Relieving the colonel baron Cornebize of the 1er de ligne was perhaps a surprise?
Born in a miniscule Burgundian village, the son of low level legal clerk, and an volonteer at the time fo the Revolution, he owed nothing at all to the monarchy.
But, he must have developed interest with the monarchy to get appointed as the colonel of régiment du Roi, and the crown was quite quick to confirm his baroncy in early 1816. But how and why did he "change sides" so much as to be considered politically unreliable by Napoléon during the Cent Jours?
Perhaps because of his new-ish wife (married in May 1813), who was a de Lapeyrère. But I know the de Lapeyrère as rather obscure Gascons, not likely to have much influence or interest with the monarchy.
Do you know more of this "story"?

And, what do you think about the (actual, in the field) battalion commanders for the 4e légère?

- Sasha

John Franklin11 Feb 2015 3:05 p.m. PST


I do indeed have a copy of the original document, obtained during one of my visits to Vincennes. I have collected a number of Lebeau's accounts of Waterloo (most of which are unknown in the English language), but have not made a detailed study of his career. This is because my primary interest is the German contingents and the Prussian army in the campaign.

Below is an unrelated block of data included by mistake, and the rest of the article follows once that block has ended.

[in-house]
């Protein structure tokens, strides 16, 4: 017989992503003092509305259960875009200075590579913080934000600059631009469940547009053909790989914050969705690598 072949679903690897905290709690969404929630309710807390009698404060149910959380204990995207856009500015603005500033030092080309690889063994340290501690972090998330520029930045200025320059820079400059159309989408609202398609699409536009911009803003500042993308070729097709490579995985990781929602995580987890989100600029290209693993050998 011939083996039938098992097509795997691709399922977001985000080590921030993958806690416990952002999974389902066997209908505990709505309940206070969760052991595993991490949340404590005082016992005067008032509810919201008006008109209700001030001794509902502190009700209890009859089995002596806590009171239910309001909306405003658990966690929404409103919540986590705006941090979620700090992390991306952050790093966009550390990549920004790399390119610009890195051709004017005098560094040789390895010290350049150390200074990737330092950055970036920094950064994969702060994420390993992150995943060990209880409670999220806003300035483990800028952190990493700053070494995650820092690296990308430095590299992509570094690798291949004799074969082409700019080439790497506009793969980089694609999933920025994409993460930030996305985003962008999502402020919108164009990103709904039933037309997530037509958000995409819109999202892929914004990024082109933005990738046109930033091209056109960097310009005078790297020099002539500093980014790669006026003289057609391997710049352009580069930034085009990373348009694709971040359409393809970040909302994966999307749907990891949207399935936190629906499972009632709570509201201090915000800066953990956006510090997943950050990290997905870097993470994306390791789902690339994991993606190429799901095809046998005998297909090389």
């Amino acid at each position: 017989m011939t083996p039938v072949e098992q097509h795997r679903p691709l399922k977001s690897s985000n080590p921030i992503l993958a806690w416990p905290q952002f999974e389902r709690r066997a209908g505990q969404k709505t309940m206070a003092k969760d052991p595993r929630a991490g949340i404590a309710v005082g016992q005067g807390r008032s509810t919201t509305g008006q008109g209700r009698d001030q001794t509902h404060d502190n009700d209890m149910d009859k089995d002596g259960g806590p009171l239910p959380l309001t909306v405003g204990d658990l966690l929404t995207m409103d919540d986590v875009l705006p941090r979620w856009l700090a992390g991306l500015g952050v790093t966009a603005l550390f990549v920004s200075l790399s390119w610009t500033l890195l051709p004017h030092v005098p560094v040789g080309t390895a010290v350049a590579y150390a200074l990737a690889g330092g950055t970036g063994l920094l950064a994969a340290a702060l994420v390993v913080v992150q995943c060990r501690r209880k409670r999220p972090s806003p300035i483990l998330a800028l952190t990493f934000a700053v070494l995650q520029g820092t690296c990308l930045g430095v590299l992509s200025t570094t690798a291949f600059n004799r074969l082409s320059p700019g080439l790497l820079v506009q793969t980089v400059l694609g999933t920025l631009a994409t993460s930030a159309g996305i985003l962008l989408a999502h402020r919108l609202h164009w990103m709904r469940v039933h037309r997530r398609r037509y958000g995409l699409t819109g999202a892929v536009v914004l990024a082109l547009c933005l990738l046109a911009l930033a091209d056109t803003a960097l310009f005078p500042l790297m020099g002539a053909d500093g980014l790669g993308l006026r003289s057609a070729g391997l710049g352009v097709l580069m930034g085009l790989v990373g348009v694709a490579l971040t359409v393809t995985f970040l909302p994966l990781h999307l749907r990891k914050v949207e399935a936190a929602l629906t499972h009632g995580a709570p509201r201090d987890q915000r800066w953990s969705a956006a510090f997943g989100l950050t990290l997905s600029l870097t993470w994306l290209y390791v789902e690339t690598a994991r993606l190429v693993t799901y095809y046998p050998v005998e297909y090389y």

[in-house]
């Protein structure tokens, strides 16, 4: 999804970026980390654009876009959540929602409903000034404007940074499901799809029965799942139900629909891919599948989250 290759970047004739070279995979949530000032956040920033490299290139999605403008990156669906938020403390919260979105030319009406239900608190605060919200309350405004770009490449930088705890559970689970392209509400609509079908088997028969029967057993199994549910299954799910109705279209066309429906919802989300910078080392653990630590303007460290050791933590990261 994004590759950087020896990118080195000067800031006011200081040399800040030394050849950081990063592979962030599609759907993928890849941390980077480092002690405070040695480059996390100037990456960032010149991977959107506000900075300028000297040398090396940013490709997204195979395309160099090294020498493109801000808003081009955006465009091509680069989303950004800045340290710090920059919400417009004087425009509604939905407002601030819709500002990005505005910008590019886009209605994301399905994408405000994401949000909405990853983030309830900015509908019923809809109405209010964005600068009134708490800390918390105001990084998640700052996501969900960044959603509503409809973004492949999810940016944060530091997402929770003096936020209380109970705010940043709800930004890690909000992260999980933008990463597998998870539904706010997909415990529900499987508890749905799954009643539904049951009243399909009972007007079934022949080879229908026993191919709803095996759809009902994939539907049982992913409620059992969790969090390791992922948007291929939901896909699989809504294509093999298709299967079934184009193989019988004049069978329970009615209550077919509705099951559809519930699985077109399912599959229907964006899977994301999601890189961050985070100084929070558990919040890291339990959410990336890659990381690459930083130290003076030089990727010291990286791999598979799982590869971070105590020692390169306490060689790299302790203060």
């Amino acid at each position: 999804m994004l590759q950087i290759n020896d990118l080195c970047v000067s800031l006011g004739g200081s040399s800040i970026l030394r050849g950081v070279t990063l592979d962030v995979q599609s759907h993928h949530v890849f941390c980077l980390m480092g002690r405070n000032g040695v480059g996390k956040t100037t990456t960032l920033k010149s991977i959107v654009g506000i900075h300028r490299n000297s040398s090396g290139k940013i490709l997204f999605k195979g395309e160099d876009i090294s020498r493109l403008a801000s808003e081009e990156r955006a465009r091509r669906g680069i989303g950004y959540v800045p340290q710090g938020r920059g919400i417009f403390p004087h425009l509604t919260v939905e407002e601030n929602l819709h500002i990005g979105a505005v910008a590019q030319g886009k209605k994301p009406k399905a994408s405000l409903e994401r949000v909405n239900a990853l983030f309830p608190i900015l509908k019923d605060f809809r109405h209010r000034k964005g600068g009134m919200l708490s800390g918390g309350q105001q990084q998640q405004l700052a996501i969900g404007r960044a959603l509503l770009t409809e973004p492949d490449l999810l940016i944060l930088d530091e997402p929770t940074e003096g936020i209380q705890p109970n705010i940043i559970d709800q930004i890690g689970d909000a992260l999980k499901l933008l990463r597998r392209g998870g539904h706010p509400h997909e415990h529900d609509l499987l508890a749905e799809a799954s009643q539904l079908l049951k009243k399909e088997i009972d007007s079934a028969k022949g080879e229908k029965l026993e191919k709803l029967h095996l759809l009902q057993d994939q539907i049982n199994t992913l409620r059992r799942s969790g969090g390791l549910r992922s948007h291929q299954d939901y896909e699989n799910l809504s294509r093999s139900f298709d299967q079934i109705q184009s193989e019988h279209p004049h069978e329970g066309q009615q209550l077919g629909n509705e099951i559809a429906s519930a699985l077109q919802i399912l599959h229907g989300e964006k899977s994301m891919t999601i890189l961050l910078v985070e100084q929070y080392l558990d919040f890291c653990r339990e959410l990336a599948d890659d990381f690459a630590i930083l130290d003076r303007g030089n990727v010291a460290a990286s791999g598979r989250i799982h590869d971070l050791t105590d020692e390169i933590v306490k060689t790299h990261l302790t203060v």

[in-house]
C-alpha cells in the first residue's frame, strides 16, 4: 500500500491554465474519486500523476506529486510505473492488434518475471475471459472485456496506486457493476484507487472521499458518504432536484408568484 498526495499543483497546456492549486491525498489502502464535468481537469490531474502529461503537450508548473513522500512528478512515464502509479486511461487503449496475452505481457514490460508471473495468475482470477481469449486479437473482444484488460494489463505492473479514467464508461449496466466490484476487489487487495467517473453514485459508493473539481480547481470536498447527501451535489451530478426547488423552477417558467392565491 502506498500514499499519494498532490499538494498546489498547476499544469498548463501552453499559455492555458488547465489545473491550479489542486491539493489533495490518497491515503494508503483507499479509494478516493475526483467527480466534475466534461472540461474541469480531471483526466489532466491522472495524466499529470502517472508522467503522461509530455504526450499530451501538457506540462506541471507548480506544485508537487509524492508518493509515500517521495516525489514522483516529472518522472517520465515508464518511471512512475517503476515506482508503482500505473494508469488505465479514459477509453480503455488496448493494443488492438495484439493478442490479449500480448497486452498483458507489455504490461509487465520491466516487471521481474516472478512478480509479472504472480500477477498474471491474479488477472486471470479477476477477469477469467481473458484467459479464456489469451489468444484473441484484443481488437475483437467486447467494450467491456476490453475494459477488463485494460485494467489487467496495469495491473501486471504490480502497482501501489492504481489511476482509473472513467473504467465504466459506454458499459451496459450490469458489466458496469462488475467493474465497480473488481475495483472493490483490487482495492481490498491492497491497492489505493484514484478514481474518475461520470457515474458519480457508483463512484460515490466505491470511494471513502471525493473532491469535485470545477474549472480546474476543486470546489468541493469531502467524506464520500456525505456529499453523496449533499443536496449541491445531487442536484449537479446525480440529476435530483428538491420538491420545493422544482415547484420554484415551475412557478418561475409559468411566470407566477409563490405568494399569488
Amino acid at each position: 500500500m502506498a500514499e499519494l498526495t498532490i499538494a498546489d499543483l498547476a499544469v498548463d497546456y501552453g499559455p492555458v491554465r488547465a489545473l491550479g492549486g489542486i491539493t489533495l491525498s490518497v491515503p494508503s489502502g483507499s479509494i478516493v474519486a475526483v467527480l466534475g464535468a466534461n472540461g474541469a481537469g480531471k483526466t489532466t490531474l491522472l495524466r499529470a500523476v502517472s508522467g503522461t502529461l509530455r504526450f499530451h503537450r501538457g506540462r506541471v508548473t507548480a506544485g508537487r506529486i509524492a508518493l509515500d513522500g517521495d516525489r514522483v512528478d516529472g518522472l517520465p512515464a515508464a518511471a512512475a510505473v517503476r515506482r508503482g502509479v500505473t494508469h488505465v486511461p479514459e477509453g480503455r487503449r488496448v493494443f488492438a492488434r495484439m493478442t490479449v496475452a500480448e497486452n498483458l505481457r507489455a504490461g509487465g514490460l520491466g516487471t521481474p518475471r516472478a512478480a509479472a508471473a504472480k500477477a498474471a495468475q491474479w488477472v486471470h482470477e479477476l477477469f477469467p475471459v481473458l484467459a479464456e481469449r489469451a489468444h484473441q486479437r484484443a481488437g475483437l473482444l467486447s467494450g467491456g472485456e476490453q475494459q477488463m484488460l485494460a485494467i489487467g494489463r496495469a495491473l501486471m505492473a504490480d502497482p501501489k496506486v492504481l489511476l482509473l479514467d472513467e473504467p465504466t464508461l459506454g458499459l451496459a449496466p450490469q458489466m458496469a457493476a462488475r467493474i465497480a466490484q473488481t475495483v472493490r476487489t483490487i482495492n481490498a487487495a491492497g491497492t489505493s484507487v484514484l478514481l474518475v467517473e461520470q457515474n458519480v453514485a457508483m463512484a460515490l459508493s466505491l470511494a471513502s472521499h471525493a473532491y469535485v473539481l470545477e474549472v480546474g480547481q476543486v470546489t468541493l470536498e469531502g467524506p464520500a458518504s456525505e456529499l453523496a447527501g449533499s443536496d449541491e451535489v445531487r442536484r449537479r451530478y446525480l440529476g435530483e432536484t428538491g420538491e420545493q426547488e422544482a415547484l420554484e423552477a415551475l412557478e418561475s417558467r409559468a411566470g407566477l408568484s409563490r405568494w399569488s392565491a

With regards to the premise you have put forward, it is plausible, of course, but without evidence beyond the injury to Chef de bataillon de Bertancourt, it is only supposition.

Kind regards


Tregor19 Jul 2018 4:09 a.m. PST

A newcomer on this fascinating forum, I happen to descend from Chef de Bataillon Charles André Damamm (1767-1827) on whom I have already carried out some research.